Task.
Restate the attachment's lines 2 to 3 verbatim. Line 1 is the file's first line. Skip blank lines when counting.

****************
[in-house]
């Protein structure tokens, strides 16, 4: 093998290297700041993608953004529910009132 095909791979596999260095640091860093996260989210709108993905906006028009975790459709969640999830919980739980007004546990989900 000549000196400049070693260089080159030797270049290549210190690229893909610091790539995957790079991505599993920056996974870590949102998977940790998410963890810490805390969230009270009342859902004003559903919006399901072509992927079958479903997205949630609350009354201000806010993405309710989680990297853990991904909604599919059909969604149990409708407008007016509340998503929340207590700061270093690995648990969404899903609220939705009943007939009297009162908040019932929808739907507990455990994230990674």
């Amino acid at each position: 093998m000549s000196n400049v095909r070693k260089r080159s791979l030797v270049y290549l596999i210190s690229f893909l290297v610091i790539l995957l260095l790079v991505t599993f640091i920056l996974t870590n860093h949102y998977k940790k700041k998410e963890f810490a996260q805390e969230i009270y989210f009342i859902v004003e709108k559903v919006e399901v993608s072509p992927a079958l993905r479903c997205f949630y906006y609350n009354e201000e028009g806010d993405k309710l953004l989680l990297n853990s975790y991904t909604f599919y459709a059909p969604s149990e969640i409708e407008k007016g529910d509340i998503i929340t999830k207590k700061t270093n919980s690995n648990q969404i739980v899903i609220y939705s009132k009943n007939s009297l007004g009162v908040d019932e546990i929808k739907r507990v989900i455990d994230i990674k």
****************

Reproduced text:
């Protein structure tokens, strides 16, 4: 093998290297700041993608953004529910009132 095909791979596999260095640091860093996260989210709108993905906006028009975790459709969640999830919980739980007004546990989900 000549000196400049070693260089080159030797270049290549210190690229893909610091790539995957790079991505599993920056996974870590949102998977940790998410963890810490805390969230009270009342859902004003559903919006399901072509992927079958479903997205949630609350009354201000806010993405309710989680990297853990991904909604599919059909969604149990409708407008007016509340998503929340207590700061270093690995648990969404899903609220939705009943007939009297009162908040019932929808739907507990455990994230990674």
């Amino acid at each position: 093998m000549s000196n400049v095909r070693k260089r080159s791979l030797v270049y290549l596999i210190s690229f893909l290297v610091i790539l995957l260095l790079v991505t599993f640091i920056l996974t870590n860093h949102y998977k940790k700041k998410e963890f810490a996260q805390e969230i009270y989210f009342i859902v004003e709108k559903v919006e399901v993608s072509p992927a079958l993905r479903c997205f949630y906006y609350n009354e201000e028009g806010d993405k309710l953004l989680l990297n853990s975790y991904t909604f599919y459709a059909p969604s149990e969640i409708e407008k007016g529910d509340i998503i929340t999830k207590k700061t270093n919980s690995n648990q969404i739980v899903i609220y939705s009132k009943n007939s009297l007004g009162v908040d019932e546990i929808k739907r507990v989900i455990d994230i990674k």